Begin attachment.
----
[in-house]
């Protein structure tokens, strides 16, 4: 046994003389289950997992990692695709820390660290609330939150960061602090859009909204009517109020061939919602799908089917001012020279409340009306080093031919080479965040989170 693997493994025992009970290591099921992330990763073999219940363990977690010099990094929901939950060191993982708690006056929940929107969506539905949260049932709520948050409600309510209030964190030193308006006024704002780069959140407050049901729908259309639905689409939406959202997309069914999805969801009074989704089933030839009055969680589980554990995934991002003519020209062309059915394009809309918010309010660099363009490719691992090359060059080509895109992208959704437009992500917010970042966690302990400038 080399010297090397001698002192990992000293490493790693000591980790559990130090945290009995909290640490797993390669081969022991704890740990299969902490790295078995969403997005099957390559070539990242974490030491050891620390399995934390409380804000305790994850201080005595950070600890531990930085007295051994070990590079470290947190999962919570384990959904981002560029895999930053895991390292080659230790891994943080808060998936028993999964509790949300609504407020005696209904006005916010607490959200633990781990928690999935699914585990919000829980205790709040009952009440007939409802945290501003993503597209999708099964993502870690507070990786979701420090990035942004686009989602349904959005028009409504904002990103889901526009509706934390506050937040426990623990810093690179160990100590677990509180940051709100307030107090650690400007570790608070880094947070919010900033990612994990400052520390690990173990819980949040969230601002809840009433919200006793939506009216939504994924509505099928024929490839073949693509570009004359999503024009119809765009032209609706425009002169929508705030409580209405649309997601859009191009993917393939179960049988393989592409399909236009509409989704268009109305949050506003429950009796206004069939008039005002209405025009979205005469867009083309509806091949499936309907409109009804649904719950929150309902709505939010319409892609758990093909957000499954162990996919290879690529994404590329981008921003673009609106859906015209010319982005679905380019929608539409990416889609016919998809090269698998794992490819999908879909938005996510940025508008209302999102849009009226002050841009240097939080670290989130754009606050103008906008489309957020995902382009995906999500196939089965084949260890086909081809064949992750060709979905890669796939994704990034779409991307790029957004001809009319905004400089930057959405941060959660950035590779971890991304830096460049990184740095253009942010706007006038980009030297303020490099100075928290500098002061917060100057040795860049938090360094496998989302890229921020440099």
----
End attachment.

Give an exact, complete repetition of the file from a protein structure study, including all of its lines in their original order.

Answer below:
[in-house]
């Protein structure tokens, strides 16, 4: 046994003389289950997992990692695709820390660290609330939150960061602090859009909204009517109020061939919602799908089917001012020279409340009306080093031919080479965040989170 693997493994025992009970290591099921992330990763073999219940363990977690010099990094929901939950060191993982708690006056929940929107969506539905949260049932709520948050409600309510209030964190030193308006006024704002780069959140407050049901729908259309639905689409939406959202997309069914999805969801009074989704089933030839009055969680589980554990995934991002003519020209062309059915394009809309918010309010660099363009490719691992090359060059080509895109992208959704437009992500917010970042966690302990400038 080399010297090397001698002192990992000293490493790693000591980790559990130090945290009995909290640490797993390669081969022991704890740990299969902490790295078995969403997005099957390559070539990242974490030491050891620390399995934390409380804000305790994850201080005595950070600890531990930085007295051994070990590079470290947190999962919570384990959904981002560029895999930053895991390292080659230790891994943080808060998936028993999964509790949300609504407020005696209904006005916010607490959200633990781990928690999935699914585990919000829980205790709040009952009440007939409802945290501003993503597209999708099964993502870690507070990786979701420090990035942004686009989602349904959005028009409504904002990103889901526009509706934390506050937040426990623990810093690179160990100590677990509180940051709100307030107090650690400007570790608070880094947070919010900033990612994990400052520390690990173990819980949040969230601002809840009433919200006793939506009216939504994924509505099928024929490839073949693509570009004359999503024009119809765009032209609706425009002169929508705030409580209405649309997601859009191009993917393939179960049988393989592409399909236009509409989704268009109305949050506003429950009796206004069939008039005002209405025009979205005469867009083309509806091949499936309907409109009804649904719950929150309902709505939010319409892609758990093909957000499954162990996919290879690529994404590329981008921003673009609106859906015209010319982005679905380019929608539409990416889609016919998809090269698998794992490819999908879909938005996510940025508008209302999102849009009226002050841009240097939080670290989130754009606050103008906008489309957020995902382009995906999500196939089965084949260890086909081809064949992750060709979905890669796939994704990034779409991307790029957004001809009319905004400089930057959405941060959660950035590779971890991304830096460049990184740095253009942010706007006038980009030297303020490099100075928290500098002061917060100057040795860049938090360094496998989302890229921020440099």